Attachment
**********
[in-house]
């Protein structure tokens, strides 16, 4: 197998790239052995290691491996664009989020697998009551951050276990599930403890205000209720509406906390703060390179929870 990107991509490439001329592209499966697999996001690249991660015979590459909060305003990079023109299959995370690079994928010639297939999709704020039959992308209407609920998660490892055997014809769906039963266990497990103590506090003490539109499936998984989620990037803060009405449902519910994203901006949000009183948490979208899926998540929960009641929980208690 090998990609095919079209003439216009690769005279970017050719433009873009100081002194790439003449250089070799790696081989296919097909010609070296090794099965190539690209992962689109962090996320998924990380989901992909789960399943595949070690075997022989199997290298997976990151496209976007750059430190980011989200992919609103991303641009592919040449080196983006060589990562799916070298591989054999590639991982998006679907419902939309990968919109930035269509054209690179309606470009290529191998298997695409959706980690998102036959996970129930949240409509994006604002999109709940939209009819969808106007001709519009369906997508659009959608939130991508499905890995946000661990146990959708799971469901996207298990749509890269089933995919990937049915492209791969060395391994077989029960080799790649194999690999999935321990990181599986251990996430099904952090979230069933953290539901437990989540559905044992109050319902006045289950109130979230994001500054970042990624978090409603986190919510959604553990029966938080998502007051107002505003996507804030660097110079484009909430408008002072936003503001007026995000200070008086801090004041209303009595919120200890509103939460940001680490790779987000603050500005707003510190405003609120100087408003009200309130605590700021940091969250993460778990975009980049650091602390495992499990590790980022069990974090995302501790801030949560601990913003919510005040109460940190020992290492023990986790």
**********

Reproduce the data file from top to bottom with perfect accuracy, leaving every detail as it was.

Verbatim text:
[in-house]
């Protein structure tokens, strides 16, 4: 197998790239052995290691491996664009989020697998009551951050276990599930403890205000209720509406906390703060390179929870 990107991509490439001329592209499966697999996001690249991660015979590459909060305003990079023109299959995370690079994928010639297939999709704020039959992308209407609920998660490892055997014809769906039963266990497990103590506090003490539109499936998984989620990037803060009405449902519910994203901006949000009183948490979208899926998540929960009641929980208690 090998990609095919079209003439216009690769005279970017050719433009873009100081002194790439003449250089070799790696081989296919097909010609070296090794099965190539690209992962689109962090996320998924990380989901992909789960399943595949070690075997022989199997290298997976990151496209976007750059430190980011989200992919609103991303641009592919040449080196983006060589990562799916070298591989054999590639991982998006679907419902939309990968919109930035269509054209690179309606470009290529191998298997695409959706980690998102036959996970129930949240409509994006604002999109709940939209009819969808106007001709519009369906997508659009959608939130991508499905890995946000661990146990959708799971469901996207298990749509890269089933995919990937049915492209791969060395391994077989029960080799790649194999690999999935321990990181599986251990996430099904952090979230069933953290539901437990989540559905044992109050319902006045289950109130979230994001500054970042990624978090409603986190919510959604553990029966938080998502007051107002505003996507804030660097110079484009909430408008002072936003503001007026995000200070008086801090004041209303009595919120200890509103939460940001680490790779987000603050500005707003510190405003609120100087408003009200309130605590700021940091969250993460778990975009980049650091602390495992499990590790980022069990974090995302501790801030949560601990913003919510005040109460940190020992290492023990986790």